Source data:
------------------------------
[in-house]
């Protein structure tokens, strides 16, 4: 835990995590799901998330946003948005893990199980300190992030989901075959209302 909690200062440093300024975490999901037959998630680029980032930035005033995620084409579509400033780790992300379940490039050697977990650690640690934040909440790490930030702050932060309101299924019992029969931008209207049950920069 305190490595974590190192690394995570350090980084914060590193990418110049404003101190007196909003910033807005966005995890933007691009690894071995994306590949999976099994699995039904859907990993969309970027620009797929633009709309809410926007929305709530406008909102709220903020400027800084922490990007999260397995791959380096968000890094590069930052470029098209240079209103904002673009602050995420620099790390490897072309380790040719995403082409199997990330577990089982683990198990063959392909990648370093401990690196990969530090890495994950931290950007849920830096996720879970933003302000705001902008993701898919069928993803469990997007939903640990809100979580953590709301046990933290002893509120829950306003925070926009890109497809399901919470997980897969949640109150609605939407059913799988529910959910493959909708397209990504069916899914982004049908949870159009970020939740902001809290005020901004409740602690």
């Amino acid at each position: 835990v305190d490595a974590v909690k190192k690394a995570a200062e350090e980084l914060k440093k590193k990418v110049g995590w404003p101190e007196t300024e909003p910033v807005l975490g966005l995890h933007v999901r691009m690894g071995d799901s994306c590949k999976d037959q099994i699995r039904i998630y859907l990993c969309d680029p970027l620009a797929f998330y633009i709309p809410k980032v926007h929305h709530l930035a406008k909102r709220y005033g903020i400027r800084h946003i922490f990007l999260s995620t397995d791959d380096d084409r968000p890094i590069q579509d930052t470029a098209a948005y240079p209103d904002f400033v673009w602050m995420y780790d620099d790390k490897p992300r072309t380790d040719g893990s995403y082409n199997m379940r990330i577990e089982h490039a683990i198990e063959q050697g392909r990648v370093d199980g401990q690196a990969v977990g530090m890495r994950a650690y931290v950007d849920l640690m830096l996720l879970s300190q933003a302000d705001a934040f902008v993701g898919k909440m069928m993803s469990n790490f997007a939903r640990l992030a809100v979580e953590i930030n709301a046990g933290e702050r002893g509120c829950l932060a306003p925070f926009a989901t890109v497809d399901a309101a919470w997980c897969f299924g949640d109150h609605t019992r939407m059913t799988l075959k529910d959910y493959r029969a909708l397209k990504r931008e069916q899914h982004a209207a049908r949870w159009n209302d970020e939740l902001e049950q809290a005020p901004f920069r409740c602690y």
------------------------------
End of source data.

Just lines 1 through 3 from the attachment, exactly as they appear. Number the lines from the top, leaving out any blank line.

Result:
[in-house]
């Protein structure tokens, strides 16, 4: 835990995590799901998330946003948005893990199980300190992030989901075959209302 909690200062440093300024975490999901037959998630680029980032930035005033995620084409579509400033780790992300379940490039050697977990650690640690934040909440790490930030702050932060309101299924019992029969931008209207049950920069 305190490595974590190192690394995570350090980084914060590193990418110049404003101190007196909003910033807005966005995890933007691009690894071995994306590949999976099994699995039904859907990993969309970027620009797929633009709309809410926007929305709530406008909102709220903020400027800084922490990007999260397995791959380096968000890094590069930052470029098209240079209103904002673009602050995420620099790390490897072309380790040719995403082409199997990330577990089982683990198990063959392909990648370093401990690196990969530090890495994950931290950007849920830096996720879970933003302000705001902008993701898919069928993803469990997007939903640990809100979580953590709301046990933290002893509120829950306003925070926009890109497809399901919470997980897969949640109150609605939407059913799988529910959910493959909708397209990504069916899914982004049908949870159009970020939740902001809290005020901004409740602690």
């Amino acid at each position: 835990v305190d490595a974590v909690k190192k690394a995570a200062e350090e980084l914060k440093k590193k990418v110049g995590w404003p101190e007196t300024e909003p910033v807005l975490g966005l995890h933007v999901r691009m690894g071995d799901s994306c590949k999976d037959q099994i699995r039904i998630y859907l990993c969309d680029p970027l620009a797929f998330y633009i709309p809410k980032v926007h929305h709530l930035a406008k909102r709220y005033g903020i400027r800084h946003i922490f990007l999260s995620t397995d791959d380096d084409r968000p890094i590069q579509d930052t470029a098209a948005y240079p209103d904002f400033v673009w602050m995420y780790d620099d790390k490897p992300r072309t380790d040719g893990s995403y082409n199997m379940r990330i577990e089982h490039a683990i198990e063959q050697g392909r990648v370093d199980g401990q690196a990969v977990g530090m890495r994950a650690y931290v950007d849920l640690m830096l996720l879970s300190q933003a302000d705001a934040f902008v993701g898919k909440m069928m993803s469990n790490f997007a939903r640990l992030a809100v979580e953590i930030n709301a046990g933290e702050r002893g509120c829950l932060a306003p925070f926009a989901t890109v497809d399901a309101a919470w997980c897969f299924g949640d109150h609605t019992r939407m059913t799988l075959k529910d959910y493959r029969a909708l397209k990504r931008e069916q899914h982004a209207a049908r949870w159009n209302d970020e939740l902001e049950q809290a005020p901004f920069r409740c602690y």